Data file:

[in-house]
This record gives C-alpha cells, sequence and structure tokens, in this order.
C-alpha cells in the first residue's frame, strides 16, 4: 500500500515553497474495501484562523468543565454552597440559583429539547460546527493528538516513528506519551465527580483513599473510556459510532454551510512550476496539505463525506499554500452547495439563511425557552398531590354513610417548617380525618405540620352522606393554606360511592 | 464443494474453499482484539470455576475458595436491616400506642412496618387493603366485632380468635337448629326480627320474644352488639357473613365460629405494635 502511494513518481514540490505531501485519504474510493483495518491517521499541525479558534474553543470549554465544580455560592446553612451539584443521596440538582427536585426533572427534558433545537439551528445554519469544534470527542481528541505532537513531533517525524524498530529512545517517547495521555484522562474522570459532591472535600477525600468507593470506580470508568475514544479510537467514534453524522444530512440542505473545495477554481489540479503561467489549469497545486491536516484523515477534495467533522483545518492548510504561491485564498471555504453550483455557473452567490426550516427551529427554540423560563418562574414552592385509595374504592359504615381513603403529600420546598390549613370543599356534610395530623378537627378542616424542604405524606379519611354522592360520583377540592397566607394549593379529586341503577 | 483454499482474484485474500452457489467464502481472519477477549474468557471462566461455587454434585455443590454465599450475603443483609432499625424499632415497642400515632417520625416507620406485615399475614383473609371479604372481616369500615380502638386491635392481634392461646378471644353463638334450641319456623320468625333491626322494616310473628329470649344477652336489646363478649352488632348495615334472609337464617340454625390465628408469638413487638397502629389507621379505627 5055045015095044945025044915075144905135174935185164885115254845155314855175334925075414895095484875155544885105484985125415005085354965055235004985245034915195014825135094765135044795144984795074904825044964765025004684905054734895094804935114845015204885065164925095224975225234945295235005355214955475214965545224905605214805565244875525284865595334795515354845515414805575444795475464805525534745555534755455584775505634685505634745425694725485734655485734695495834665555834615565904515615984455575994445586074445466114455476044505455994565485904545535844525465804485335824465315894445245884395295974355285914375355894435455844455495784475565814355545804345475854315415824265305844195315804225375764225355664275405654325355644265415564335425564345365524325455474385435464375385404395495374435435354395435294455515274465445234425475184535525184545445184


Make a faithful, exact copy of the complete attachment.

[in-house]
This record gives C-alpha cells, sequence and structure tokens, in this order.
C-alpha cells in the first residue's frame, strides 16, 4: 500500500515553497474495501484562523468543565454552597440559583429539547460546527493528538516513528506519551465527580483513599473510556459510532454551510512550476496539505463525506499554500452547495439563511425557552398531590354513610417548617380525618405540620352522606393554606360511592 | 464443494474453499482484539470455576475458595436491616400506642412496618387493603366485632380468635337448629326480627320474644352488639357473613365460629405494635 502511494513518481514540490505531501485519504474510493483495518491517521499541525479558534474553543470549554465544580455560592446553612451539584443521596440538582427536585426533572427534558433545537439551528445554519469544534470527542481528541505532537513531533517525524524498530529512545517517547495521555484522562474522570459532591472535600477525600468507593470506580470508568475514544479510537467514534453524522444530512440542505473545495477554481489540479503561467489549469497545486491536516484523515477534495467533522483545518492548510504561491485564498471555504453550483455557473452567490426550516427551529427554540423560563418562574414552592385509595374504592359504615381513603403529600420546598390549613370543599356534610395530623378537627378542616424542604405524606379519611354522592360520583377540592397566607394549593379529586341503577 | 483454499482474484485474500452457489467464502481472519477477549474468557471462566461455587454434585455443590454465599450475603443483609432499625424499632415497642400515632417520625416507620406485615399475614383473609371479604372481616369500615380502638386491635392481634392461646378471644353463638334450641319456623320468625333491626322494616310473628329470649344477652336489646363478649352488632348495615334472609337464617340454625390465628408469638413487638397502629389507621379505627 5055045015095044945025044915075144905135174935185164885115254845155314855175334925075414895095484875155544885105484985125415005085354965055235004985245034915195014825135094765135044795144984795074904825044964765025004684905054734895094804935114845015204885065164925095224975225234945295235005355214955475214965545224905605214805565244875525284865595334795515354845515414805575444795475464805525534745555534755455584775505634685505634745425694725485734655485734695495834665555834615565904515615984455575994445586074445466114455476044505455994565485904545535844525465804485335824465315894445245884395295974355285914375355894435455844455495784475565814355545804345475854315415824265305844195315804225375764225355664275405654325355644265415564335425564345365524325455474385435464375385404395495374435435354395435294455515274465445234425475184535525184545445184